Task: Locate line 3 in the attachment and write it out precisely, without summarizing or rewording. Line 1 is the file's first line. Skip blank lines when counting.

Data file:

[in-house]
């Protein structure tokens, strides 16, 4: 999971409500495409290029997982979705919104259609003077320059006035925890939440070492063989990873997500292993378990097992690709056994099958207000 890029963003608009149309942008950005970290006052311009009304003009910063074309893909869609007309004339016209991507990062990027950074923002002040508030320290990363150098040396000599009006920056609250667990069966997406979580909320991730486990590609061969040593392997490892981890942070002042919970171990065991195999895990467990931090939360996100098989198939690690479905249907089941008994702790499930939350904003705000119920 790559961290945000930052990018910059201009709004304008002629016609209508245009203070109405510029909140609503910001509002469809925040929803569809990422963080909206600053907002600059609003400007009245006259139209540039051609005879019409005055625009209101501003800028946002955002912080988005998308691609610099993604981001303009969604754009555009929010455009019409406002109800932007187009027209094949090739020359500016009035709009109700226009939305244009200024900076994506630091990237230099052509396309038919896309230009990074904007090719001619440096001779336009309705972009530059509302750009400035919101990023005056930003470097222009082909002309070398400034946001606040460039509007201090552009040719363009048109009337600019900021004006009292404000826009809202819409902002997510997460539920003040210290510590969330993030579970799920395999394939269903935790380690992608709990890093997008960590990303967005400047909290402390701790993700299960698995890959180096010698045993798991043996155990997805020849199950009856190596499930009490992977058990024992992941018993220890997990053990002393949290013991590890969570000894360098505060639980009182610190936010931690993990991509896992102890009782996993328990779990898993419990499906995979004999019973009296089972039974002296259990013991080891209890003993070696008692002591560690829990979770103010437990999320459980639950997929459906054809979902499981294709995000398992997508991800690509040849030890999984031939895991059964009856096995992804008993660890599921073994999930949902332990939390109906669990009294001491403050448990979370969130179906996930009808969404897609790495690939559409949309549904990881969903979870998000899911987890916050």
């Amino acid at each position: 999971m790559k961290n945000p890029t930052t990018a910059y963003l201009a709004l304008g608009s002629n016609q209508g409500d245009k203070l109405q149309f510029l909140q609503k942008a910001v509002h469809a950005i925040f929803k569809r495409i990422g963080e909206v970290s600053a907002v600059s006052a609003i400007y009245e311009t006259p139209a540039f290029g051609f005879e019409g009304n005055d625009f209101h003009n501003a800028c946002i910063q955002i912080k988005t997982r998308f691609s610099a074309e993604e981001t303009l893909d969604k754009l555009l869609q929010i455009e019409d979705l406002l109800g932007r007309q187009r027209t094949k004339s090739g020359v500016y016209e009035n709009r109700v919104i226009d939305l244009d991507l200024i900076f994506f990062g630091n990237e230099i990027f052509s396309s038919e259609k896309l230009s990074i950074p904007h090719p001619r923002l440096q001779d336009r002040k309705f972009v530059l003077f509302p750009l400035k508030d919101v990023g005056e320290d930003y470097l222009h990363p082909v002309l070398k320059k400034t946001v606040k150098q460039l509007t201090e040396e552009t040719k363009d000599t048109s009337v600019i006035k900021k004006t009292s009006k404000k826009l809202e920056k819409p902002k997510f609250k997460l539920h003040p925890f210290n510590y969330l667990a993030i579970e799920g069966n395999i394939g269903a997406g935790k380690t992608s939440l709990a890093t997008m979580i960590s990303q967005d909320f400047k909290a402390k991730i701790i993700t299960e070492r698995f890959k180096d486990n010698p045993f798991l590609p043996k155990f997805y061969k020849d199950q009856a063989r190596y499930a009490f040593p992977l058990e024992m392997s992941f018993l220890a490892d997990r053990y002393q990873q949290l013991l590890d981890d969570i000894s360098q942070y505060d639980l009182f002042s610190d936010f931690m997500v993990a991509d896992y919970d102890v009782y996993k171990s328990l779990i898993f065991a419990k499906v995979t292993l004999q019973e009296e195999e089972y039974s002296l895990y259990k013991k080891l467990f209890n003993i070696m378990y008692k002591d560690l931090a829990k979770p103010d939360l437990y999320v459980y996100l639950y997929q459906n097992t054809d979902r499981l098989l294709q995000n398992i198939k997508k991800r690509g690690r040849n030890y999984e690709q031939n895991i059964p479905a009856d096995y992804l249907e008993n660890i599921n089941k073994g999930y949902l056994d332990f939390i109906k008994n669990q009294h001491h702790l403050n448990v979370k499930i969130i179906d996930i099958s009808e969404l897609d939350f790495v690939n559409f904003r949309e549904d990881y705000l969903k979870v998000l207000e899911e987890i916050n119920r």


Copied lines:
């Amino acid at each position: 999971m790559k961290n945000p890029t930052t990018a910059y963003l201009a709004l304008g608009s002629n016609q209508g409500d245009k203070l109405q149309f510029l909140q609503k942008a910001v509002h469809a950005i925040f929803k569809r495409i990422g963080e909206v970290s600053a907002v600059s006052a609003i400007y009245e311009t006259p139209a540039f290029g051609f005879e019409g009304n005055d625009f209101h003009n501003a800028c946002i910063q955002i912080k988005t997982r998308f691609s610099a074309e993604e981001t303009l893909d969604k754009l555009l869609q929010i455009e019409d979705l406002l109800g932007r007309q187009r027209t094949k004339s090739g020359v500016y016209e009035n709009r109700v919104i226009d939305l244009d991507l200024i900076f994506f990062g630091n990237e230099i990027f052509s396309s038919e259609k896309l230009s990074i950074p904007h090719p001619r923002l440096q001779d336009r002040k309705f972009v530059l003077f509302p750009l400035k508030d919101v990023g005056e320290d930003y470097l222009h990363p082909v002309l070398k320059k400034t946001v606040k150098q460039l509007t201090e040396e552009t040719k363009d000599t048109s009337v600019i006035k900021k004006t009292s009006k404000k826009l809202e920056k819409p902002k997510f609250k997460l539920h003040p925890f210290n510590y969330l667990a993030i579970e799920g069966n395999i394939g269903a997406g935790k380690t992608s939440l709990a890093t997008m979580i960590s990303q967005d909320f400047k909290a402390k991730i701790i993700t299960e070492r698995f890959k180096d486990n010698p045993f798991l590609p043996k155990f997805y061969k020849d199950q009856a063989r190596y499930a009490f040593p992977l058990e024992m392997s992941f018993l220890a490892d997990r053990y002393q990873q949290l013991l590890d981890d969570i000894s360098q942070y505060d639980l009182f002042s610190d936010f931690m997500v993990a991509d896992y919970d102890v009782y996993k171990s328990l779990i898993f065991a419990k499906v995979t292993l004999q019973e009296e195999e089972y039974s002296l895990y259990k013991k080891l467990f209890n003993i070696m378990y008692k002591d560690l931090a829990k979770p103010d939360l437990y999320v459980y996100l639950y997929q459906n097992t054809d979902r499981l098989l294709q995000n398992i198939k997508k991800r690509g690690r040849n030890y999984e690709q031939n895991i059964p479905a009856d096995y992804l249907e008993n660890i599921n089941k073994g999930y949902l056994d332990f939390i109906k008994n669990q009294h001491h702790l403050n448990v979370k499930i969130i179906d996930i099958s009808e969404l897609d939350f790495v690939n559409f904003r949309e549904d990881y705000l969903k979870v998000l207000e899911e987890i916050n119920r």